The JS App Framework for Startups

Ship today with architecture for tomorrow. Redwood includes deploy support for Netlify, Vercel,, AWS and more. Deploy serverless or serverfull and scale from zero servers to a thousand. Built on React, GraphQL, and Prisma, with full TypeScript support, and Webpack/Babel ready to go with zero config. Redwood gives you the workflow you love, but with simple conventions and helpers to make your experience even better.

Get the Newsletter

Keep up on what's happening with RedwoodJS!

Get Some Swag

The Redwood logo on shirts, hats,
and more!

The Redwood Shop →

Get Free Stickers

Enter your address for a chance to get some, free!


Redwood is designed to be deployable completely to the Edge—CDNs and serverless functions distributed everywhere. (Databases coming soon!)

Code Organization

Redwood has a pre-defined place for all your code— front-end and back-end. Components, layouts, pages, GraphQL, and services: they all have a home.

Developer Experience

Redwood apps are as declarative as possible; we eliminate most boilerplate; zero-config code splitting...everything Just Works™.

How it's Organized

Redwood places both the frontend and backend code in a single monorepo.

/web contains the frontend and is served as static files through a CDN (and automatically code-split for you).

/api contains the backend serverless functions (a GraphQL API by default) that your frontend will call when it needs some dynamic data.

Structure of a Redwood app


Redwood features its own router that brings some awesome innovation to this often overlooked (but important) part of your app. Named routes let you reference a route by a name you define, route param types take care of coercing values based on data type or custom functions, and more.

// web/src/Routes.js
import { Router, Route } from '@redwoodjs/router'
const Routes = () => {
  return (
      <Route path="/" page={HomePage} name="home" />
      <Route path="/users/{type}" page={UsersPage} name="users" />

// web/src/components/Admin/Admin.js
import { Link, routes } from '@redwoodjs/router'
const Admin = () => {
  return (
    <h1><Link to={routes.home()}>My CRM</Link></h1>
    <Link to={routes.users({type: "admin"})}>View Admins</Link>


The sequence of retrieving data from an API, showing a loading placeholder, and then displaying the result is so common that Redwood codifies it into a declarative code pattern, resulting in simple and readable code!

We call them cells and they contain the GraphQL query, loading, empty, error, and success states, each one rendering itself automatically depending on what state your cell is in.

// web/src/components/UsersCell/UsersCell.js
export const QUERY = gql`
  query USERS {
    users {
export const Loading = () => <div>Loading users...</div>
export const Empty = () => <div>No users yet!</div>
export const Failure = ({ message }) => <div>Error: {message}</div>
export const Success = ({ users }) => {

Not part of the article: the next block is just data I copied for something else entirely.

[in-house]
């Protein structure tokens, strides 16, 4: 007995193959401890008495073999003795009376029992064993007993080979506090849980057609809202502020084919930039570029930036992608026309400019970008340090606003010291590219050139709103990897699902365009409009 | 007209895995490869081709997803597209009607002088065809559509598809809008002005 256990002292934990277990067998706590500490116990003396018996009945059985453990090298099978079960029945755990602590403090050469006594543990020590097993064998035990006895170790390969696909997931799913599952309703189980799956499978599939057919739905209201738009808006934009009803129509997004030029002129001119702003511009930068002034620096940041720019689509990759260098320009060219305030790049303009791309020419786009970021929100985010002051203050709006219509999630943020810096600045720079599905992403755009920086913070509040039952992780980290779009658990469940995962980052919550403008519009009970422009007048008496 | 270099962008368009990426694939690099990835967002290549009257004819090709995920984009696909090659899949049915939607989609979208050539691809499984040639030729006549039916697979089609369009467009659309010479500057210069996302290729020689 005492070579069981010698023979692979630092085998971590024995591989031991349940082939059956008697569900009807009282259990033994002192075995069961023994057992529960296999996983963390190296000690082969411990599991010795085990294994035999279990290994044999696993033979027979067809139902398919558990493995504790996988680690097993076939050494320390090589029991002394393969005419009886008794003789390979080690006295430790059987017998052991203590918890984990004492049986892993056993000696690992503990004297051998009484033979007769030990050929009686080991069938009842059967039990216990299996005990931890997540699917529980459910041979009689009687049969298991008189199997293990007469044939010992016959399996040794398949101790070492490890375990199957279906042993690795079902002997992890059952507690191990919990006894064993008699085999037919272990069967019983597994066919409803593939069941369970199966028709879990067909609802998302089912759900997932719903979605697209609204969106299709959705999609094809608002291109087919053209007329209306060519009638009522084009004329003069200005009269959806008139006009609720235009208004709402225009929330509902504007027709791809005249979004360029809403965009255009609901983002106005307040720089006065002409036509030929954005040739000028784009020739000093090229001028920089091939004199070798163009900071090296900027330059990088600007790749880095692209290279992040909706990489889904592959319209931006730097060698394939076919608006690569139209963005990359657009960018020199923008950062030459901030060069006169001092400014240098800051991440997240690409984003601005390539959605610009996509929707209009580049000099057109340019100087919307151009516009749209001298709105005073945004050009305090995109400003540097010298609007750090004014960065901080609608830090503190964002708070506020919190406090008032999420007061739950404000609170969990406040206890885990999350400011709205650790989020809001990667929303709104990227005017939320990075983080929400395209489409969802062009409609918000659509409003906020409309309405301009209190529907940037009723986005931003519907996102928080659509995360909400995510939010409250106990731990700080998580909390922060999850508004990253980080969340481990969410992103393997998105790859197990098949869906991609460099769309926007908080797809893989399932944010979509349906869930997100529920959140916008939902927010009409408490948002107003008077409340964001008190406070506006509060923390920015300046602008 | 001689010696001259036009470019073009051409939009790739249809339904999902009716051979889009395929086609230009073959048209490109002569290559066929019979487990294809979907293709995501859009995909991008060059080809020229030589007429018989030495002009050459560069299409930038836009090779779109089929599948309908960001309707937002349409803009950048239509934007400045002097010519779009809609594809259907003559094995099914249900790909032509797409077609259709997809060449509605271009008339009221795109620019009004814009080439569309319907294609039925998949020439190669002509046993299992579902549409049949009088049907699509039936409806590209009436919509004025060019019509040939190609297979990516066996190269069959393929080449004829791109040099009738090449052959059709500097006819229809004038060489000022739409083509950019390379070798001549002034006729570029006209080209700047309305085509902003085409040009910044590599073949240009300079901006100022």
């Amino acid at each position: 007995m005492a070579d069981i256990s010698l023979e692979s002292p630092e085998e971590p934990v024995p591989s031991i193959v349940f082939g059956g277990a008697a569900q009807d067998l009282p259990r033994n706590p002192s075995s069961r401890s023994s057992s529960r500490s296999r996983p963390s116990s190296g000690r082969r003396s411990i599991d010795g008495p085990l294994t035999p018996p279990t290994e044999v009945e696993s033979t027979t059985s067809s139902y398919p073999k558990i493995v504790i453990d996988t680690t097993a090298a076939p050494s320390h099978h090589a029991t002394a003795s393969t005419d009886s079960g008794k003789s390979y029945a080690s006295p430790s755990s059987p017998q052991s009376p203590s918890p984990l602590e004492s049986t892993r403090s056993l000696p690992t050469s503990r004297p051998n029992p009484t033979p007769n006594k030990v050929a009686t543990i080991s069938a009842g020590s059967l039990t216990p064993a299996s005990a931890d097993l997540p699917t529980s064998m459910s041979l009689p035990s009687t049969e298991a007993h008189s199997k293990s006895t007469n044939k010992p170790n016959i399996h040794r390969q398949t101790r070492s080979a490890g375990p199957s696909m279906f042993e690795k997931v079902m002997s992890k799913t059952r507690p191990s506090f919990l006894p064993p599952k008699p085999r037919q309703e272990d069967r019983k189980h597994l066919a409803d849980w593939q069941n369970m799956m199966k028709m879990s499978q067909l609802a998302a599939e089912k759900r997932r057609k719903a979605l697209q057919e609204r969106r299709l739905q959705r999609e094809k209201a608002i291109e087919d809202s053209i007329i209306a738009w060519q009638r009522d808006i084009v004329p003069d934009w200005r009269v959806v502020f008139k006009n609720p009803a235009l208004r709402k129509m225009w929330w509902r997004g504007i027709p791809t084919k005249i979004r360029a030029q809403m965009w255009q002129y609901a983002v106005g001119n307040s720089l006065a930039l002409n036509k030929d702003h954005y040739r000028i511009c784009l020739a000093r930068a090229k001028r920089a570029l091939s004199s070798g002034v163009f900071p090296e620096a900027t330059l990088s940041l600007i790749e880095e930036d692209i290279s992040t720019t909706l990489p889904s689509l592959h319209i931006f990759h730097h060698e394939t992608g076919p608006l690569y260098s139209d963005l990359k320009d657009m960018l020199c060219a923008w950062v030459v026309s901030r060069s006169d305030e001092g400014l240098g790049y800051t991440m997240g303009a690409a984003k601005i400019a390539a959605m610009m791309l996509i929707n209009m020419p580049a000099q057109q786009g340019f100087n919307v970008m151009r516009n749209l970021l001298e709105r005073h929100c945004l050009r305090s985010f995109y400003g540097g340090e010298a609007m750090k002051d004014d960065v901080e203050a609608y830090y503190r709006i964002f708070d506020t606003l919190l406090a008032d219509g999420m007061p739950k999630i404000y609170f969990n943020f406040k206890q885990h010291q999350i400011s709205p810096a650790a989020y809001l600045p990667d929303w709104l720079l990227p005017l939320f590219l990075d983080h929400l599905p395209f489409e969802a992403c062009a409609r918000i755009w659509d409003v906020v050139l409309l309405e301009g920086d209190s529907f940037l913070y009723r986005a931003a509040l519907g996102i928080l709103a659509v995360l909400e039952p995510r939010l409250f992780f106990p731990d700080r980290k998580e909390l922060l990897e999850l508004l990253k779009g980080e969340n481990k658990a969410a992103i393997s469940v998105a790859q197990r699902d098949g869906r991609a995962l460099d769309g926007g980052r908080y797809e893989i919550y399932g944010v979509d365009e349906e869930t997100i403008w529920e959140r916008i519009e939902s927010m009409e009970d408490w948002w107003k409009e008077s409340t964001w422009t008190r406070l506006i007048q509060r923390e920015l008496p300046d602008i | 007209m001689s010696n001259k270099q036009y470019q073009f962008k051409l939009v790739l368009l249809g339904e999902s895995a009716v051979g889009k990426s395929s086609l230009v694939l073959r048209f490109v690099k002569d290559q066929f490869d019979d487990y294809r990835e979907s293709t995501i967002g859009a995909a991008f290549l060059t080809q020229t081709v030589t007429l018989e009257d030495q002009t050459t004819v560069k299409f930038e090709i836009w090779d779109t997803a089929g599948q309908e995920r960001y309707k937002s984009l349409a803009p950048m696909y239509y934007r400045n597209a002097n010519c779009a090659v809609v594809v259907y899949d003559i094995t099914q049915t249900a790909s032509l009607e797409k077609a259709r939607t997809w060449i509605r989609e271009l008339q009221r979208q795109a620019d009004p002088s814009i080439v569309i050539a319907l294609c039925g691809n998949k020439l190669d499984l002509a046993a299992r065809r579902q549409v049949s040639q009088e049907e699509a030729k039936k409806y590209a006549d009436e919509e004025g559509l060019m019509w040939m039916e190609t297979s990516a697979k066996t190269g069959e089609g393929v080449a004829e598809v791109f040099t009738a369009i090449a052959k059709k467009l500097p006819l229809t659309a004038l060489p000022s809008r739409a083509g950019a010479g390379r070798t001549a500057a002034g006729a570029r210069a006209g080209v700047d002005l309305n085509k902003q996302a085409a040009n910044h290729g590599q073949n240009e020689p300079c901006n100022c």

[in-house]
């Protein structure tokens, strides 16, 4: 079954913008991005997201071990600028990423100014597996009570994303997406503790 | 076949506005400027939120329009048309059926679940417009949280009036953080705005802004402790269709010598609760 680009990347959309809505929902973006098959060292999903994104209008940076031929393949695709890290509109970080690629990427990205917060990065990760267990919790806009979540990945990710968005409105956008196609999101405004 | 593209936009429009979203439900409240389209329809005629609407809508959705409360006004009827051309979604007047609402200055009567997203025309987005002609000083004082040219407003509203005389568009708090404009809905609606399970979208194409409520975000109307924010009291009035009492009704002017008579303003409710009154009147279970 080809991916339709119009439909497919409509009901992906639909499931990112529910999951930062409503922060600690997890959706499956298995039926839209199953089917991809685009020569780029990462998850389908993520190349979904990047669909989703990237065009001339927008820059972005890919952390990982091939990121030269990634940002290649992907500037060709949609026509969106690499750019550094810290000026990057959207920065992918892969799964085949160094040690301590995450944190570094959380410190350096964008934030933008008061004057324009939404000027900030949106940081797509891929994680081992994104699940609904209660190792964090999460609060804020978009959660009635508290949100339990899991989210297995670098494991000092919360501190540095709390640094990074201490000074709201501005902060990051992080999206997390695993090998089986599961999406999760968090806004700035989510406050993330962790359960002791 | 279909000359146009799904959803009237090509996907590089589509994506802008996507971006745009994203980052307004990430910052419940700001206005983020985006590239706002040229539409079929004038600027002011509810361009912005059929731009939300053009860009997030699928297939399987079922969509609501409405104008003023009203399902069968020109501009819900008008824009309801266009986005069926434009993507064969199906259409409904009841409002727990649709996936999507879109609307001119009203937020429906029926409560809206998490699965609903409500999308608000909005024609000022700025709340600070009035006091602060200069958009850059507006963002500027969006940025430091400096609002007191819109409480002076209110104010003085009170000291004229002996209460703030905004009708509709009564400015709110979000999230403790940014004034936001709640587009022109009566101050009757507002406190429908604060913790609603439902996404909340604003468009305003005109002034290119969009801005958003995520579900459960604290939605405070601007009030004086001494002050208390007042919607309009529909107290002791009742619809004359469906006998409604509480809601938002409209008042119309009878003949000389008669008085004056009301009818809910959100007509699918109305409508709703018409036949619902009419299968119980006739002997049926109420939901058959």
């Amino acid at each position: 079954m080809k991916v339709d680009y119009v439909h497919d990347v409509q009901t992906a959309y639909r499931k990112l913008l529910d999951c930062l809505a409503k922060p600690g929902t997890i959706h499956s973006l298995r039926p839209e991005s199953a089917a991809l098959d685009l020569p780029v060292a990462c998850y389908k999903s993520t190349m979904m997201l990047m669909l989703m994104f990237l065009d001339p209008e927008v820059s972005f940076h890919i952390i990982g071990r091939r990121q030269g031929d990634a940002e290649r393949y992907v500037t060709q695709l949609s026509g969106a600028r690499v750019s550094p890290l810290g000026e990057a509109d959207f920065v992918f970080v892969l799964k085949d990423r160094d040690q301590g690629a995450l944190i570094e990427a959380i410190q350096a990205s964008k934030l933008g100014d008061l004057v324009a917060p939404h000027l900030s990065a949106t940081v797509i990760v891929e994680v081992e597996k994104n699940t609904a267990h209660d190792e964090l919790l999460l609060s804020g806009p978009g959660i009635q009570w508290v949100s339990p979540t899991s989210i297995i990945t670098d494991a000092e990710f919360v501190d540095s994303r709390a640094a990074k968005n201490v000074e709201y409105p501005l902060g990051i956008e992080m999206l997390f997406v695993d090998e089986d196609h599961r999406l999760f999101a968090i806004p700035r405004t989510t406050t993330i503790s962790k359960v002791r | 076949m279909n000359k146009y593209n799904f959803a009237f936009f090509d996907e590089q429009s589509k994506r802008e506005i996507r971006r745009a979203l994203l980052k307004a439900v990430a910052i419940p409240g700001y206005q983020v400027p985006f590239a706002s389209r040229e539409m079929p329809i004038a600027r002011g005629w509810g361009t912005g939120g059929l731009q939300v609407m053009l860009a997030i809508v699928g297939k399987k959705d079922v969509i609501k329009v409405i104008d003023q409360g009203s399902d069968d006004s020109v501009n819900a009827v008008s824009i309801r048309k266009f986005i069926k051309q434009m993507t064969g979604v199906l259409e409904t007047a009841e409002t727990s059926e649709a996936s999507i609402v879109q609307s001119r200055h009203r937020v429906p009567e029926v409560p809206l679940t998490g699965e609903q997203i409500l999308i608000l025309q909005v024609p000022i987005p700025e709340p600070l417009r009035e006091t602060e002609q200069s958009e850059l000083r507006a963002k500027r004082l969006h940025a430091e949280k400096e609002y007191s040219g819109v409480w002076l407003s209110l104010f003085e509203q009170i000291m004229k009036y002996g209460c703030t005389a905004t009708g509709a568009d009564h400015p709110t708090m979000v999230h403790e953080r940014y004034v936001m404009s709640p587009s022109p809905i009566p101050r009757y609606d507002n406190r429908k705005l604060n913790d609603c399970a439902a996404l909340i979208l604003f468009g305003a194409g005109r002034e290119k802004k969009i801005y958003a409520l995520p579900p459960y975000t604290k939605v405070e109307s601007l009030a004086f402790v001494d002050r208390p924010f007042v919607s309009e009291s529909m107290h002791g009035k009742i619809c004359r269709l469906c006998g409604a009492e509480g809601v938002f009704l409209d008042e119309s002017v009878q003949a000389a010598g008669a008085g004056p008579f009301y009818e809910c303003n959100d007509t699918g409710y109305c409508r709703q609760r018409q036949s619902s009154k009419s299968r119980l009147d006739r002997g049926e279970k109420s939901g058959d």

return (
      { => (
        <li>{} | {}</li>


Redwood puts all your business logic in one place—Services. These can be used by your GraphQL API or any other place in your backend code. Redwood does all of the annoying stuff for you.

Check out how easy it is to create and consume a GraphQL endpoint (we didn't even omit any other import statements or cheat to get the code smaller, honest!):

// api/src/graphql/users.sdl.js
export const schema = gql`
  type User {
    id: Int!
    name: String!
  type Query {
    users: [User]

// api/src/services/users/users.js
import { db } from 'src/lib/db'

export const users = () => {
  return db.user.findMany()

// web/src/components/UsersCell/UsersCell.js
export const QUERY = gql`
  query USERS {
    users {
export const Success = ({ users }) => {
  return JSON.stringify(users)


Even with a relentless elimination of boilerplate, Redwood files still need a bit of code to get you started, and need to be created in the right directories. No problem, let a computer do that for you!

Redwood contains several generators which create the shell of cells, pages, layouts, services, and more. We even have a scaffold generator which will create all the pages necessary to run end-to-end CRUD operations on a database table.

# Create a cell for Users
$ yarn rw generate cell Users

# Create a layout named Admin
$ yarn rw generate layout Admin

# Create an About page and set the URL to /about
$ yarn rw generate page About /about

# Read the DB schema and create the SDL file for the User table
$ yarn rw generate sdl User

# Create api/src/services/email/email.js and include CRUD functions
$ yarn rw generate service Email --crud

# Create the SDL, service, cells, pages and components to CRUD a User
$ yarn rw generate scaffold User


Working with forms is notoriously annoying in React apps. Redwood removes the complexity and gives you the freedom to work with regular HTML inputs, but sprinkled with a bit of validation and error handling. Show client and server-side errors automatically and style them like any other React component.

// web/src/components/Comment/Comment.js
import { Form, Label, TextAreaField, FieldError, Submit } from "@redwoodjs/web"

export const Comment = () => {
  const onSubmit = (data) => {`Submitted: ${data}`)
  return (
    <Form onSubmit={onSubmit}>
      <Label name="comment" errorStyle={{ color: "red" }} />
        errorStyle={{ borderColor: "red" }}
        validation={{ required: true }}
      <FieldError name="comment" errorStyle={{ color: "red" }} />

Ready for Redwood?